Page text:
But the truth on the ground—what really goes on in practice, rather than just in abstract policy—is that some local highways authorities are clearly not following those requirements. For instance, a few years ago we had near chaos in my home-town of Rayleigh, when several sets of roadworks, on the main arteries in and out of the town, were allowed to proceed at almost exactly the same time. When we subsequently looked into why, it turned out that the official at County Hall who handed out permits to developers did not communicate with the one who gave them to utility companies. One constituent put it to me at the time that

“there seems to be no forethought or planning and no coordination—it’s ludicrous.”

The Bill would seek to rectify that by trying to ensure a much more joined-up approach, by imposing much stricter procedures on highways authorities that give out the permits, and it would also seek to prevent the same stretch of road from being dug up multiple times, in short succession, by different companies.

Thirdly, the Bill would materially increase the fines for roadworks that overrun. At present, under section 74 of the 1991 Act, local highways authorities have the power to fine utility companies for “unreasonably prolonged” occupation of the highway. The fine tariff is set out in the Street Works (Charges for Unreasonably Prolonged Occupation of the Highway) (England) (Amendment) Regulations 2012, which provide for a maximum charge for “traffic-sensitive” streets of £5,000 a day for the first three days of overrun and £10,000 a day thereafter.

However, for streets that fall outside that tightly defined category, the fines fall away dramatically. Crucially, the fines have not been updated or adjusted for inflation since 2012. They are hardly likely to be a deterrent to major utility companies or housing developers, some of whom just accept them—on the rare occasions that they are actually levied—as a cost of doing business. The Bill would significantly increase the penalties for overrunning beyond the schedule agreed when the permit was first granted. Persistent offenders could be fined up to 10% of their annual corporate turnover, which should make even the most tin-earned company sit up and listen.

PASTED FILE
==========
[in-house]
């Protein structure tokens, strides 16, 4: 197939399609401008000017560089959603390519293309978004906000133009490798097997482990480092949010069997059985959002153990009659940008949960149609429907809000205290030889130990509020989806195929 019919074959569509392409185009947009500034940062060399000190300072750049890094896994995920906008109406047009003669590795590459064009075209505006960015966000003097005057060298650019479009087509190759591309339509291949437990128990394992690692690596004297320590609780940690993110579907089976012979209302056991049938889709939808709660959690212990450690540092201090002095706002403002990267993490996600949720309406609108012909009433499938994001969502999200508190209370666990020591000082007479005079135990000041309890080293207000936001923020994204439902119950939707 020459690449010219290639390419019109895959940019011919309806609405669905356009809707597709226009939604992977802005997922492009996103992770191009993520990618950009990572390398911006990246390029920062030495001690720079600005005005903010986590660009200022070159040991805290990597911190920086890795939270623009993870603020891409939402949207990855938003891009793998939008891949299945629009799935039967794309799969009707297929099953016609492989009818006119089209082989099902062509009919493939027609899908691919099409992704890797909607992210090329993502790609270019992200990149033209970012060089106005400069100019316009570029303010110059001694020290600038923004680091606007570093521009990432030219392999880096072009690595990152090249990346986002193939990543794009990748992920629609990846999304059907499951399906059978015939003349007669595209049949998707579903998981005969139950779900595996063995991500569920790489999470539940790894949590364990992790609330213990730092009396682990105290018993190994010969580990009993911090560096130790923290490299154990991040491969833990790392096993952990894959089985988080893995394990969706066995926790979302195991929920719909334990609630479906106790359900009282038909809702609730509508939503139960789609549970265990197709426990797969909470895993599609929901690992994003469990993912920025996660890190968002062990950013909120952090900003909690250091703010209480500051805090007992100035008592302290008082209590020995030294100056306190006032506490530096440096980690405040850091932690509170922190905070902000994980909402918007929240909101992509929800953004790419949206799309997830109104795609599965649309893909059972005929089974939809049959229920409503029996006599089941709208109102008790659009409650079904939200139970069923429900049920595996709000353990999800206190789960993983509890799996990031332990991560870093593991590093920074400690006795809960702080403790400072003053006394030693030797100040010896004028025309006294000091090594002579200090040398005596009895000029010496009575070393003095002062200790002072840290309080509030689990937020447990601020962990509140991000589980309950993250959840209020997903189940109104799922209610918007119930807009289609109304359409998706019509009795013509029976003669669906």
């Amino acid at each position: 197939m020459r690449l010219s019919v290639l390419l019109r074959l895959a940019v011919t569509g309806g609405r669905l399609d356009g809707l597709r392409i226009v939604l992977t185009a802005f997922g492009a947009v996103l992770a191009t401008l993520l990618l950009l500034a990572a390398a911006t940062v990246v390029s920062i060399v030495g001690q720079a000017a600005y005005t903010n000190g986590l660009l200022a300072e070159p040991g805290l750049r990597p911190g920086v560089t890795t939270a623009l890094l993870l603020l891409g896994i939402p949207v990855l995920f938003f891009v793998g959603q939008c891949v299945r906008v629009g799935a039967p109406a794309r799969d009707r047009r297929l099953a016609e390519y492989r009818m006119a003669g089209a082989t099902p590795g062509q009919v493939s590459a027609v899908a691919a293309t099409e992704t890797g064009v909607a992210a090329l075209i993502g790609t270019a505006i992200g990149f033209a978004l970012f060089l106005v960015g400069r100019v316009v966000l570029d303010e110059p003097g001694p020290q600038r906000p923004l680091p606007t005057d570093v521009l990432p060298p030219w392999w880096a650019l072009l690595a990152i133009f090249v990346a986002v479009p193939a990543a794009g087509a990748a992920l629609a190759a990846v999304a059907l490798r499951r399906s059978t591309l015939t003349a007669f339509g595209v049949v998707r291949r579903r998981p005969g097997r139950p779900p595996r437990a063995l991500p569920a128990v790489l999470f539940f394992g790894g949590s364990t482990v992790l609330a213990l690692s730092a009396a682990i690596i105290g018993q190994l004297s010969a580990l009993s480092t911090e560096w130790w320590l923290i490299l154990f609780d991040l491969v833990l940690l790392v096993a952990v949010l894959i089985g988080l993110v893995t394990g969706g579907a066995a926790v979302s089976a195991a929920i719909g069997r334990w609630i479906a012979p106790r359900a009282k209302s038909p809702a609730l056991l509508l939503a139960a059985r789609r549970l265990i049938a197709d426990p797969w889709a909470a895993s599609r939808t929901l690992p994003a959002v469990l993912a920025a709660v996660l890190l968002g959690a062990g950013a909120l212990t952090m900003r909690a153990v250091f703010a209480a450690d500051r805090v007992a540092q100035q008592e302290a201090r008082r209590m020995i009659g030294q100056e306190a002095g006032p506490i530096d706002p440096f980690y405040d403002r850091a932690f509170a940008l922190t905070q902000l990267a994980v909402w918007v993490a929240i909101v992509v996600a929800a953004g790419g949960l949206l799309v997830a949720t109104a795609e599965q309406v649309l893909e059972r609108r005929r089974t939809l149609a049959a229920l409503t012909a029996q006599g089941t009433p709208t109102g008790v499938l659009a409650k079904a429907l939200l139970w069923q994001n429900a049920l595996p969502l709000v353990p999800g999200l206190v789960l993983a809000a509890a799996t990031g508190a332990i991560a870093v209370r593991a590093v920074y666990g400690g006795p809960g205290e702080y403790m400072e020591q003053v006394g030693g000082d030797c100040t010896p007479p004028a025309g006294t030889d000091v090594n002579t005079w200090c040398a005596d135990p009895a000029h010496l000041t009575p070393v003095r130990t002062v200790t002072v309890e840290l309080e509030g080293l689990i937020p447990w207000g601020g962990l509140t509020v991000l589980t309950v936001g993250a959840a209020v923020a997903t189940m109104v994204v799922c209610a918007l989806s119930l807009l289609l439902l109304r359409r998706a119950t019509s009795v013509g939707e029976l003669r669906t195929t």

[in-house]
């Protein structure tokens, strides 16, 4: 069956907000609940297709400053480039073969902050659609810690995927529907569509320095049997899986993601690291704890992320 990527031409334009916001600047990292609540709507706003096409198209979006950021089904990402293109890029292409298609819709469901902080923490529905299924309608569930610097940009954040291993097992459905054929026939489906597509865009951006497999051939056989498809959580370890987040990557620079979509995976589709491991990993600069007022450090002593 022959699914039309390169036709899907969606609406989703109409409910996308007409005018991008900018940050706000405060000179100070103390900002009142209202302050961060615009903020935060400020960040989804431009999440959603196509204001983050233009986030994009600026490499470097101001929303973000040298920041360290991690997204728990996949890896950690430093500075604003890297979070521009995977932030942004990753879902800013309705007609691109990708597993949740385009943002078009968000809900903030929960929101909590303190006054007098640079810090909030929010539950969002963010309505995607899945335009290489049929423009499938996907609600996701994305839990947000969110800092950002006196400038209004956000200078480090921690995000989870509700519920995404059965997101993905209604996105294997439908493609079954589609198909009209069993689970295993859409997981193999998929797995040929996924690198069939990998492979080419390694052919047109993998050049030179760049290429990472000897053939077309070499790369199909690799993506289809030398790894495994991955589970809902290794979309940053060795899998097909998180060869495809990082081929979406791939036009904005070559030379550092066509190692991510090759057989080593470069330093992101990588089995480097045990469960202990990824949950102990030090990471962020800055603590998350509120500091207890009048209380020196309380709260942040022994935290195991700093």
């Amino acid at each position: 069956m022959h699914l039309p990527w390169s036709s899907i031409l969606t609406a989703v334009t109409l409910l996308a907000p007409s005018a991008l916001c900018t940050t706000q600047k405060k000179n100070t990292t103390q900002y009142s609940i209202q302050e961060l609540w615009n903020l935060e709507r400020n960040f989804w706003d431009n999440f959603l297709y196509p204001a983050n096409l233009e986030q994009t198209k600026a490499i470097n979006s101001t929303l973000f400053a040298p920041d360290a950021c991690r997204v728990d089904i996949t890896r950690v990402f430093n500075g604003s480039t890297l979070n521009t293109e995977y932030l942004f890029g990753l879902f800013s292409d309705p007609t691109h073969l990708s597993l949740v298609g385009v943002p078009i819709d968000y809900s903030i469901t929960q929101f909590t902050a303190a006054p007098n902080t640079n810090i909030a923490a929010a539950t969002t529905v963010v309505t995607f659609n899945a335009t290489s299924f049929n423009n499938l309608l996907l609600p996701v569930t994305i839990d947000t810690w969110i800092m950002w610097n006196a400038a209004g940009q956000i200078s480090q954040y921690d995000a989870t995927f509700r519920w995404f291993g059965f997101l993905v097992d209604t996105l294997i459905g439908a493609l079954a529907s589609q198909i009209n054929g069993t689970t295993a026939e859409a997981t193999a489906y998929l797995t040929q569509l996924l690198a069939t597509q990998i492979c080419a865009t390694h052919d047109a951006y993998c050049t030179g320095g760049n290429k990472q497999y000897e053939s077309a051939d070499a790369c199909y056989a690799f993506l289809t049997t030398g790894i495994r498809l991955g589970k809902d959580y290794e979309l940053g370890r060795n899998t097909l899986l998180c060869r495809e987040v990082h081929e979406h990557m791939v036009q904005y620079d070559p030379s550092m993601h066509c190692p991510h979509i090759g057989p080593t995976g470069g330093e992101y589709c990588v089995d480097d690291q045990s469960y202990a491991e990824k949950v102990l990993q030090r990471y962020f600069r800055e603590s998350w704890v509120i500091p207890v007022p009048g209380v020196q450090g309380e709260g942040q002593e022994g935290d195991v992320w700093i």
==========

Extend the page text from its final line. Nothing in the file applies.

In the most egregious example that I can cite, at a single junction named Sadlers Farm, which borders my constituency, there have been ongoing roadworks for more than five years, with much of the highway coned off and speed restrictions in place, although with precious little work actually taking place. That is due to an ongoing dispute between Essex County Council and Balfour Beatty, yet we still have no definitive date for when these so-called “works” will ever be finished. I suspect that my hon. Friend the Member for Castle Point (Rebecca Harris), who is in her place beside me, will have considerable sympathy for my proposal.

As an MP with more than two decades of service, I know that it is a rare thing for a ten-minute rule Bill to make it on to the statute book. Nevertheless, I hope that the Government might yet be minded to grant it Government time to assist its passage. Failing that, I would like a meeting with the Transport Secretary, so that we can seek at last to “can the cones”, either through legislation or, at the very least, by strengthening Government guidance to highways authorities to achieve the same effect.

In summary, no one likes roadworks, but everyone reluctantly accepts that they are sometimes a necessary evil. However, the spirit of the Bill is to say, in essence, “If you really do have to dig up the road network, get in, do what you have to do as quickly and safely as possible, and then get out of the way and get the traffic flowing again.” This is not a partisan issue; it is something on which all Members of Parliament and, even more importantly, their constituents can agree. Let us get the traffic flowing. Let us can the cones.

Question put and agreed to.


That Mr Mark Francois, Sir James Duddridge, Stephen Metcalfe, Sir John Whittingdale, Vicky Ford, Richard Drax, Mrs Emma Lewell-Buck, Mr Marcus Fysh, Mr David Jones, Mr Laurence Robertson, Priti Patel and Craig Mackinlay present the Bill.

Mr Mark Francois accordingly presented the Bill.

Bill read the First time; to be read a Second time Friday 20 January 2023 and to be printed (Bill 203).